Photo of Hazzard

WEBSITE(S)| Ultracold Matter | Quantum Criticality

Research Areas

Research Description

Prof. Hazzard works to develop a theoretical understanding of many-body physics at the locus of ultracold matter and condensed matter physics.  Many of the most important phenomena in modern science involve emergent many-body phenomena, where collections of constituents give rise to behaviors unlike those seen in the constituents themselves. In physics, these constituents are often quantum, such as electrons in solids, photons in optics, or atoms in ultracold matter. When this quantum matter interacts strongly, understanding it can be incredibly difficult. However, comprehending such matter promises to lead to materials that break the shackles of our present frameworks, to realize otherwise-impossible behaviors by driving systems out of equilibrium, and to enable quantum-enhanced devices for sensing, communication, and computation – devices that exceed the performance of any non-quantum technology.


Hazzard’s work mostly focuses on two areas: developing a better theoretical understanding of many-body phenomena in ultracold matter, and working with experimentalists to control and engineer new phenomena and systems. The focus on ultracold matter offers a unique setting in which to engineer and observe quantum many-body systems; two prominent characteristics are the ultracold systems’ being well-controlled and highly tunabl. 



Hazzard’s group works closely with experimentalists, and the group employs a diverse range of analytic and numerical theoretical tools. They try to find – or develop – the right tool to approach a problem rather than shoehorn a particular theoretical method to it. This working philosophy has helped experimentalists to pioneer novel systems and approaches for many-body physics, such as ultracold polar molecules, bottom-up engineering of cold atoms in microtraps, and Penning trap ion experiments with hundreds of ions. On the theoretical front, it has led to the discovery of exact analytic solutions of quantum many-body models, development new numerical tools for far-from-equilibrium dynamics, and to a deeper conceptual understanding of many-body physics occurring in ultracold and condensed matter.



Born in Ohio, Hazzard completed his B.S. from The Ohio State University, majoring in physics and math (and taking all of the chemistry minor courses), and then received his Ph.D. in theoretical physics from Cornell University in 2010. He was a postdoc from 2010 to 2014 at JILA/NIST/CU-Boulder, where from 2011-2014 he was a National Academy of Science NRC postdoctoral fellow. In 2014, he joined Rice University as an Assistant Professor.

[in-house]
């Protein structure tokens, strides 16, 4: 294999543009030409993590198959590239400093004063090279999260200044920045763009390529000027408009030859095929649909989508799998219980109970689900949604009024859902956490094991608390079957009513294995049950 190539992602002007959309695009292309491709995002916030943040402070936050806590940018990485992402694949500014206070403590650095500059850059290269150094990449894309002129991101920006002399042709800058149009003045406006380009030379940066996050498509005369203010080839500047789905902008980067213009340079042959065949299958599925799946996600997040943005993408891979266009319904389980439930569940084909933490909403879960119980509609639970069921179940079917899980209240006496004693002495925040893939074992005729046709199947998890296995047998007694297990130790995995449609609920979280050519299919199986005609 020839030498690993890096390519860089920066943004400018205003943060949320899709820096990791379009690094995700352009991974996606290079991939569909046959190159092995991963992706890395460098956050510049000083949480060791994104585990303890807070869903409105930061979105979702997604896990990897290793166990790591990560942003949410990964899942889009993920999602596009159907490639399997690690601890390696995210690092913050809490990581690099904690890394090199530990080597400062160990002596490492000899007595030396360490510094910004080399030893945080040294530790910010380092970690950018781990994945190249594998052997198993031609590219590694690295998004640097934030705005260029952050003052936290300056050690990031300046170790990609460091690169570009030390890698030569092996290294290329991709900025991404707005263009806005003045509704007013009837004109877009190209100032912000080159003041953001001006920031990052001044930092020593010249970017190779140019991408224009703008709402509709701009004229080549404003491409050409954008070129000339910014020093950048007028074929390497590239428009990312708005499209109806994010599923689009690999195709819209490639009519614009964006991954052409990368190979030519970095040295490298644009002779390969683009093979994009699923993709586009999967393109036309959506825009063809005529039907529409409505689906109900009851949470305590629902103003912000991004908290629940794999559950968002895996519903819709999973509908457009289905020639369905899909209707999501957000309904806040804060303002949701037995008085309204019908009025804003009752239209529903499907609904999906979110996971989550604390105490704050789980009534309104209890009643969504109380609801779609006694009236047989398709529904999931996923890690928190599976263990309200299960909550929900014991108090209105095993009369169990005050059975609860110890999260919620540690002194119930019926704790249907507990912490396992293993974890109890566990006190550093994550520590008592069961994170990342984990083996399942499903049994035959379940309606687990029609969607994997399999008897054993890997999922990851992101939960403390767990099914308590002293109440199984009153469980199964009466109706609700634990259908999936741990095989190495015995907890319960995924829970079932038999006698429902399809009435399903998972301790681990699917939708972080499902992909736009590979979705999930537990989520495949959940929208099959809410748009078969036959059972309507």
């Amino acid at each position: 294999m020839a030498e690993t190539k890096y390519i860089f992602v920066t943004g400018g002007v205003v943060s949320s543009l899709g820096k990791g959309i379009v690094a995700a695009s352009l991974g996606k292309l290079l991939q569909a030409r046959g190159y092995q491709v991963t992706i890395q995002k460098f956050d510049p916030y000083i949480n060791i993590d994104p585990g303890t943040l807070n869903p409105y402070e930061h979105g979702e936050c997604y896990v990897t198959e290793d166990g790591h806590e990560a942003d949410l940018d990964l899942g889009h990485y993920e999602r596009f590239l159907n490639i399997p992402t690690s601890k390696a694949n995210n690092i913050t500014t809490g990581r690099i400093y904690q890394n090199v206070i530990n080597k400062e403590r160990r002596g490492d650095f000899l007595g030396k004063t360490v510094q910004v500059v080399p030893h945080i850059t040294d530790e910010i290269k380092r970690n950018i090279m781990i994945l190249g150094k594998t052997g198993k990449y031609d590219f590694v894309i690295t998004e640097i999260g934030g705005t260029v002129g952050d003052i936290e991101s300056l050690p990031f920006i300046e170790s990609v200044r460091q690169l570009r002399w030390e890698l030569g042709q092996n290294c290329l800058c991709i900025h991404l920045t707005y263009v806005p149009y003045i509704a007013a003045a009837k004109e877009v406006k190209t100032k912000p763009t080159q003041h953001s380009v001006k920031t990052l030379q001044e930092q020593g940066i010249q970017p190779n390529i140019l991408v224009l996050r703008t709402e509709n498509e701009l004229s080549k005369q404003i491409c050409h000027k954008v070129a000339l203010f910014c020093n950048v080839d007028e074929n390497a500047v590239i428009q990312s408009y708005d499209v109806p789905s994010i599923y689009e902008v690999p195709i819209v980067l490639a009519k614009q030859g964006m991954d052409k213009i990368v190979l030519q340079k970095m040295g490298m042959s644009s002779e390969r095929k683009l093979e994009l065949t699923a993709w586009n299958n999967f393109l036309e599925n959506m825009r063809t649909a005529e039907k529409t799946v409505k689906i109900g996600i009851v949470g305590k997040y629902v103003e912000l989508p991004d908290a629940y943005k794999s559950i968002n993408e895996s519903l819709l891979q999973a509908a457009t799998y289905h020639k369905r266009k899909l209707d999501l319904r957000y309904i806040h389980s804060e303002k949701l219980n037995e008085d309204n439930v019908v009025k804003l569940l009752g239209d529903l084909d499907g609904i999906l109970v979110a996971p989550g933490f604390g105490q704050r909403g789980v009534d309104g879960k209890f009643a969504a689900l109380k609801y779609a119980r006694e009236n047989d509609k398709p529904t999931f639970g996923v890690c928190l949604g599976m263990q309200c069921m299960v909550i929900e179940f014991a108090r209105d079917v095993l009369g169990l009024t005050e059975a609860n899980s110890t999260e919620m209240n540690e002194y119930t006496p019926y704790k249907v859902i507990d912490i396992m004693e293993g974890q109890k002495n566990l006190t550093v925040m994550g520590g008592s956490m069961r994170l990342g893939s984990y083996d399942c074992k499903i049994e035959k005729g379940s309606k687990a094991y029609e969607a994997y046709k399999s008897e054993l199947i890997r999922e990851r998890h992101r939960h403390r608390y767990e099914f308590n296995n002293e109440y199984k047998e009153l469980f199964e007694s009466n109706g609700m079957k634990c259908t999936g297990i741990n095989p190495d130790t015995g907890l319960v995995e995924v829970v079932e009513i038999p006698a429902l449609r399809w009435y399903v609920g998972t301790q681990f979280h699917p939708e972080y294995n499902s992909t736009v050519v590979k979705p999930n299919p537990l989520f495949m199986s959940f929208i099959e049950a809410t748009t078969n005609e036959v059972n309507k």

Selected Publications:
  1. M. L. Wall, K. R. A. Hazzard, A. M. Rey. Quantum magnetism with ultracold magnetism, arxiv:1406.4758 (review article, 2014)
  2. A. M. Kaufman, B. J. Lester, C. M. Reynolds, M. L. Wall, M. Foss-Feig, K. R. A. Hazzard, A. M. Rey, and C. A. Regal, Two-particle quantum interference in tunnel-coupled optical tweezersScience 345, 306 (2014).
  3. B. Zhu, B. Gadway, M. Foss-Feig, J. Schachenmayer, M. L. Wall, K. R. A. Hazzard, B. Yan, S. A. Moses, J. P. Covey, D. S. Jin, J. Ye, M. Holland, and A. M. Rey. Suppressing the loss of ultracold molecules via the continuous quantum Zeno effect, Physical Review Letters 112, 070404 (2014).
  4. B. Yan, S. A. Moses, B. Gadway, J. P. Covey, K. R. A. Hazzard, A. M. Rey, D. S. Jin, and J. Ye, Observation of dipolar spin-exchange interactions with lattice-confined polar molecules, Nature 501, 521 (2013).
  5. K. R. A. Hazzard, S. R. Manmana, M. Foss-Feig, and A. M. Rey. Far-from-Equilibrium Quantum Magnetism with Ultracold Polar Molecules, Physical Review Letters 110, 075301 (2013).
  6. L. Bonnes, K. R.A. Hazzard, S. R. Manmana, A. M. Rey, and S. Wessel. Adiabatic Loading of One-Dimensional SU(N) Alkaline-Earth-Atom Fermions in Optical Lattices, Physical Review Letters 109, 205305 (2012).
  7. K. R. A. Hazzard, V. Gurarie, M. Hermele, and A. M. Rey. High-temperature properties of fermionic alkaline-earth-metal atoms in optical lattices, Physical Review A 85, 041604(R) (2012)
  8. M. Foss-Feig, K. R. A. Hazzard, J. J. Bollinger, A. M. Rey, and C. W. Clark. Dynamical quantum correlations of Ising models on an arbitrary lattice and their resilience to decoherenceNew Journal of Physics 15, 113008 (2013).
  9. S. S. Natu, K. R. A. Hazzard, and E. J. Mueller. Local versus global equilibration near the bosonic Mott-superfluid transition, Physical Review Letters 106, 125301 (2011).
  10. K. R. A. Hazzard and E. J. Mueller. Techniques to measure quantum criticality in cold atomsPhysical Review A 84, 013604 (2011)